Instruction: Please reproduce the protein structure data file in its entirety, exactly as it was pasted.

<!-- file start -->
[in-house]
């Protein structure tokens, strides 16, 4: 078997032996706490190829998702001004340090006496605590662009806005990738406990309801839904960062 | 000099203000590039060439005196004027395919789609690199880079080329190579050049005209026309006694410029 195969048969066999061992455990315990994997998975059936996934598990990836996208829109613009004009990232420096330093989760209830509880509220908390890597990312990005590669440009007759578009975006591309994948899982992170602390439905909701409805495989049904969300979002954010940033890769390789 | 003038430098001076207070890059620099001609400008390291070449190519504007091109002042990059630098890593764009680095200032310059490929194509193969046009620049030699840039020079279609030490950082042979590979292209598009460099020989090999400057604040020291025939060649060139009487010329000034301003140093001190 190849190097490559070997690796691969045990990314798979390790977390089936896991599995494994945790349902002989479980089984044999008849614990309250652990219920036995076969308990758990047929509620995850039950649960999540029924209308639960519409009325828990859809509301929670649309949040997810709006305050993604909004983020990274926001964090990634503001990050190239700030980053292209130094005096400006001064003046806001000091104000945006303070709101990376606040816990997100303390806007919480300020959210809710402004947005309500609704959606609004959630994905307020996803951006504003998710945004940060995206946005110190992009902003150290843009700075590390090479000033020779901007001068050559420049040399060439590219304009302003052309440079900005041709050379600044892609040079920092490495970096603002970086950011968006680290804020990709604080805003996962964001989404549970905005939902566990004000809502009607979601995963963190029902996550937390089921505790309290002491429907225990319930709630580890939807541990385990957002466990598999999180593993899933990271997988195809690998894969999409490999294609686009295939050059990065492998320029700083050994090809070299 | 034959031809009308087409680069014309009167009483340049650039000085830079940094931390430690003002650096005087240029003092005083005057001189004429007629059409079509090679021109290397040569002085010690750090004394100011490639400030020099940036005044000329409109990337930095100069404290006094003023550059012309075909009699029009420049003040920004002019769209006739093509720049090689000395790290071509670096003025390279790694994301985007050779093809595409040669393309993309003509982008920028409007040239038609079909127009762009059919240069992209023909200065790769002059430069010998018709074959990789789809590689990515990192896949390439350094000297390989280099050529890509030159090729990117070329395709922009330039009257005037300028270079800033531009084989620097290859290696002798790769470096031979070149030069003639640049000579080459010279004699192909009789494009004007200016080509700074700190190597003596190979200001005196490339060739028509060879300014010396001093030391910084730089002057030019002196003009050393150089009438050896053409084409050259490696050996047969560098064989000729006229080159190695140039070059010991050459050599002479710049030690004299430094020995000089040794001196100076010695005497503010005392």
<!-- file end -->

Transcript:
[in-house]
């Protein structure tokens, strides 16, 4: 078997032996706490190829998702001004340090006496605590662009806005990738406990309801839904960062 | 000099203000590039060439005196004027395919789609690199880079080329190579050049005209026309006694410029 195969048969066999061992455990315990994997998975059936996934598990990836996208829109613009004009990232420096330093989760209830509880509220908390890597990312990005590669440009007759578009975006591309994948899982992170602390439905909701409805495989049904969300979002954010940033890769390789 | 003038430098001076207070890059620099001609400008390291070449190519504007091109002042990059630098890593764009680095200032310059490929194509193969046009620049030699840039020079279609030490950082042979590979292209598009460099020989090999400057604040020291025939060649060139009487010329000034301003140093001190 190849190097490559070997690796691969045990990314798979390790977390089936896991599995494994945790349902002989479980089984044999008849614990309250652990219920036995076969308990758990047929509620995850039950649960999540029924209308639960519409009325828990859809509301929670649309949040997810709006305050993604909004983020990274926001964090990634503001990050190239700030980053292209130094005096400006001064003046806001000091104000945006303070709101990376606040816990997100303390806007919480300020959210809710402004947005309500609704959606609004959630994905307020996803951006504003998710945004940060995206946005110190992009902003150290843009700075590390090479000033020779901007001068050559420049040399060439590219304009302003052309440079900005041709050379600044892609040079920092490495970096603002970086950011968006680290804020990709604080805003996962964001989404549970905005939902566990004000809502009607979601995963963190029902996550937390089921505790309290002491429907225990319930709630580890939807541990385990957002466990598999999180593993899933990271997988195809690998894969999409490999294609686009295939050059990065492998320029700083050994090809070299 | 034959031809009308087409680069014309009167009483340049650039000085830079940094931390430690003002650096005087240029003092005083005057001189004429007629059409079509090679021109290397040569002085010690750090004394100011490639400030020099940036005044000329409109990337930095100069404290006094003023550059012309075909009699029009420049003040920004002019769209006739093509720049090689000395790290071509670096003025390279790694994301985007050779093809595409040669393309993309003509982008920028409007040239038609079909127009762009059919240069992209023909200065790769002059430069010998018709074959990789789809590689990515990192896949390439350094000297390989280099050529890509030159090729990117070329395709922009330039009257005037300028270079800033531009084989620097290859290696002798790769470096031979070149030069003639640049000579080459010279004699192909009789494009004007200016080509700074700190190597003596190979200001005196490339060739028509060879300014010396001093030391910084730089002057030019002196003009050393150089009438050896053409084409050259490696050996047969560098064989000729006229080159190695140039070059010991050459050599002479710049030690004299430094020995000089040794001196100076010695005497503010005392």